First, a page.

An extraordinary record

When the First World War broke out, 32-year-old Morris Meredith Williams was living a contented life in Edinburgh with his wife Alice, a sculptor, illustrating popular history books and teaching drawing to boys at Fettes College. In April 1915 he enlisted in the 17th Battalion (1st Glamorgan Bantams) The Welsh Regiment and left for France in early June 1916. Never without a sketchbook and pencils in his pocket, his drew at every opportunity and produced an extraordinary record of life on the Western Front.

4. Lt O'Donnell on train 1916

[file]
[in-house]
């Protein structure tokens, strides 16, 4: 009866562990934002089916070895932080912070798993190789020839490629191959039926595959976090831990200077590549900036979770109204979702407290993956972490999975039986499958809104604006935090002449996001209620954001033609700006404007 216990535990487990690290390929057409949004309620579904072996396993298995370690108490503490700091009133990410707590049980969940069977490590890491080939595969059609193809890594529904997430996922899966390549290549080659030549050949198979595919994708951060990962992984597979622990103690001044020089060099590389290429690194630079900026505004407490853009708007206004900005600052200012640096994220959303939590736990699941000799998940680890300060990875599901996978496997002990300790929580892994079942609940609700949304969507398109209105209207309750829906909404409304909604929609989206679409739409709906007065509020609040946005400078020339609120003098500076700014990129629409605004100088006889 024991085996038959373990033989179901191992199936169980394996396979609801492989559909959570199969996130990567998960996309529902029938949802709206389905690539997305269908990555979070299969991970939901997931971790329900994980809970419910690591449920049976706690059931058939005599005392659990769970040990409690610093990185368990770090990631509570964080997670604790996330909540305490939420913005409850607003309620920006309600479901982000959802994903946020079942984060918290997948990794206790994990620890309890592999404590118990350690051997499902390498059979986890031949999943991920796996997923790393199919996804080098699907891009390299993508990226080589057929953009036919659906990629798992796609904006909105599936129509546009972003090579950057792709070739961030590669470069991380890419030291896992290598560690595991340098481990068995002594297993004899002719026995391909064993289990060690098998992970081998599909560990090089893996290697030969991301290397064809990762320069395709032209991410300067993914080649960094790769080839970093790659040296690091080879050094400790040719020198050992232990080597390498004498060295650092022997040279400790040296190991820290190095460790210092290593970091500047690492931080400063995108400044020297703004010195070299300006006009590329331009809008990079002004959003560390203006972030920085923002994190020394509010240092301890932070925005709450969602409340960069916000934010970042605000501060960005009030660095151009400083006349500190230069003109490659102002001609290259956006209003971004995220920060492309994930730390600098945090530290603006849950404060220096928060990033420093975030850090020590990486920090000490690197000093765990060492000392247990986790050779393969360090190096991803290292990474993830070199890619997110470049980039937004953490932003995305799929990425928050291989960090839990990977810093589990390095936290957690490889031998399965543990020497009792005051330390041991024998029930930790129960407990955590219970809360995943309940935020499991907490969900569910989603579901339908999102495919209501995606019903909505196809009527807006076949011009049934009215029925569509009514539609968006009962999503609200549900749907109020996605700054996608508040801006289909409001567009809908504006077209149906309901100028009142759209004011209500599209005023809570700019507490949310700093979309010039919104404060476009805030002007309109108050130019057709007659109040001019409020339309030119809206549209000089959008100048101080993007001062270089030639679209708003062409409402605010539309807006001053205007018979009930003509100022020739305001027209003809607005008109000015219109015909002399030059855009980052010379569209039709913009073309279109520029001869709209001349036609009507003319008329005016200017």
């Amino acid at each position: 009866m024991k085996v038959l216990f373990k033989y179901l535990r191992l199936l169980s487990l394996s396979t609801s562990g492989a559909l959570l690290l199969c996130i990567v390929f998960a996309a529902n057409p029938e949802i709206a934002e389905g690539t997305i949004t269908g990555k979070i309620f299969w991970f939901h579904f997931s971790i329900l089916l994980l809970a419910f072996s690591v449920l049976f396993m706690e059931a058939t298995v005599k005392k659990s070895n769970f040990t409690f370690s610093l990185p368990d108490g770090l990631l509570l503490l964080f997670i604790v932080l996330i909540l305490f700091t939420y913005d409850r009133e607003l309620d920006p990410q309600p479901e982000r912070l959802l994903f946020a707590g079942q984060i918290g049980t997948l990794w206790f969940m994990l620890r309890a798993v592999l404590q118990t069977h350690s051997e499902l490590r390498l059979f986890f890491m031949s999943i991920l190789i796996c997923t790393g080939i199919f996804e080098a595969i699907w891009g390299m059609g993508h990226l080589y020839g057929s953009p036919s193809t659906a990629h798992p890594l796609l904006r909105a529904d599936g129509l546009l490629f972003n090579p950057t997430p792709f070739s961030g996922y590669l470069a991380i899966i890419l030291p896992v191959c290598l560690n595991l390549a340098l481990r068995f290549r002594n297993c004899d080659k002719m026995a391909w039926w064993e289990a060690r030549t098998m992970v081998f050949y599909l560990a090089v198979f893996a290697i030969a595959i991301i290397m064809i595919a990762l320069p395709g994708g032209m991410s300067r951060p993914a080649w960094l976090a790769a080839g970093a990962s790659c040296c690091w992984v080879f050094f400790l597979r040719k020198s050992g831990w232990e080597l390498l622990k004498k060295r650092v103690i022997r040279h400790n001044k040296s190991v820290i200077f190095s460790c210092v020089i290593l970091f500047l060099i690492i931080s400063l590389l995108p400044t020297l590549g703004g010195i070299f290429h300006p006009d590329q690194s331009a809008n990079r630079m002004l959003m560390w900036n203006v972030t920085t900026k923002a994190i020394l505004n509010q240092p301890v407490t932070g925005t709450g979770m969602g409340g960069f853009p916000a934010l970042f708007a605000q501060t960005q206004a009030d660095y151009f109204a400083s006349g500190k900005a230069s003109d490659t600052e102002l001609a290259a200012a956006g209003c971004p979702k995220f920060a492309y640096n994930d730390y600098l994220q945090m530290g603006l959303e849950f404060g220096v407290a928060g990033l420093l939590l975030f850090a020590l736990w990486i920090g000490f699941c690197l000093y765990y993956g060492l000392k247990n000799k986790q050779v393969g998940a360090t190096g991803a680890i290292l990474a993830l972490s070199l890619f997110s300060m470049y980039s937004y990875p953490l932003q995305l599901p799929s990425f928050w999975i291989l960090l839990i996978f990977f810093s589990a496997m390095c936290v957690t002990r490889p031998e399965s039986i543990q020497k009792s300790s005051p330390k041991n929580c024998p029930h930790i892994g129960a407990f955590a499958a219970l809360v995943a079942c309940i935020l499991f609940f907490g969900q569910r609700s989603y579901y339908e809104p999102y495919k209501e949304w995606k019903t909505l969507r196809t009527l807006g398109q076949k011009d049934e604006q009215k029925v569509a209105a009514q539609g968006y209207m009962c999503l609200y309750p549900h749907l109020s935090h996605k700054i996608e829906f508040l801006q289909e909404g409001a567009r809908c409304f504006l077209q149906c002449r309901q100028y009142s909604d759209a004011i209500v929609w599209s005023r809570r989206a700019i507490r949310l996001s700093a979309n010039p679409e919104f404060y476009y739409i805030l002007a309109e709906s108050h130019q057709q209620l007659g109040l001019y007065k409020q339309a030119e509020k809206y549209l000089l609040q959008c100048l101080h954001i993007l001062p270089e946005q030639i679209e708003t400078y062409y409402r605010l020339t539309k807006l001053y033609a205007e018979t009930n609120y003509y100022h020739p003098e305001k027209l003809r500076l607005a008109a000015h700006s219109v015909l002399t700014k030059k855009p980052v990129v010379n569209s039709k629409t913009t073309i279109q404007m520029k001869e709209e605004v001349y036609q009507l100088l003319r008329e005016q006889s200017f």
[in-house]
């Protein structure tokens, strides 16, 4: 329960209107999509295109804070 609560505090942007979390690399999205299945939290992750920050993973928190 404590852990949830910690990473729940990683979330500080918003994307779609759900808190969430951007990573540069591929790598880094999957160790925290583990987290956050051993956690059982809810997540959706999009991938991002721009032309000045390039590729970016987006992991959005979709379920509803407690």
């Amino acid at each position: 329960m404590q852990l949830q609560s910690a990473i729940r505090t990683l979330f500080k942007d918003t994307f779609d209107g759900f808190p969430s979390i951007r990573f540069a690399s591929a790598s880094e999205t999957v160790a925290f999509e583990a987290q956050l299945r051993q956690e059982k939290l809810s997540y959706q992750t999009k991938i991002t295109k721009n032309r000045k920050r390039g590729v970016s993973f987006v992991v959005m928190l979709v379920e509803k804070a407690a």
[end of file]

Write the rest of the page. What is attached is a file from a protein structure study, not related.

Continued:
This book shares, for the first time, more than 168 pencils sketches, 24 paintings and extracts from the letters that Morris and Alice wrote to each other, almost every day. In pictures and words he describes life in the infantry, then as an intelligence officer attached to the Royal Artillery, and finally as a member of a Royal Engineers camouflage unit. After the peace, while Alice worked on a series of models for the Imperial War Museum, Morris travelled the countryside in an old ambulance car, making paintings for the official record. Reunited in March 1919, the artists spent most of the next decade working on private and public memorials, including the famous frieze in the shrine of the Scottish National War Memorial at Edinburgh Castle.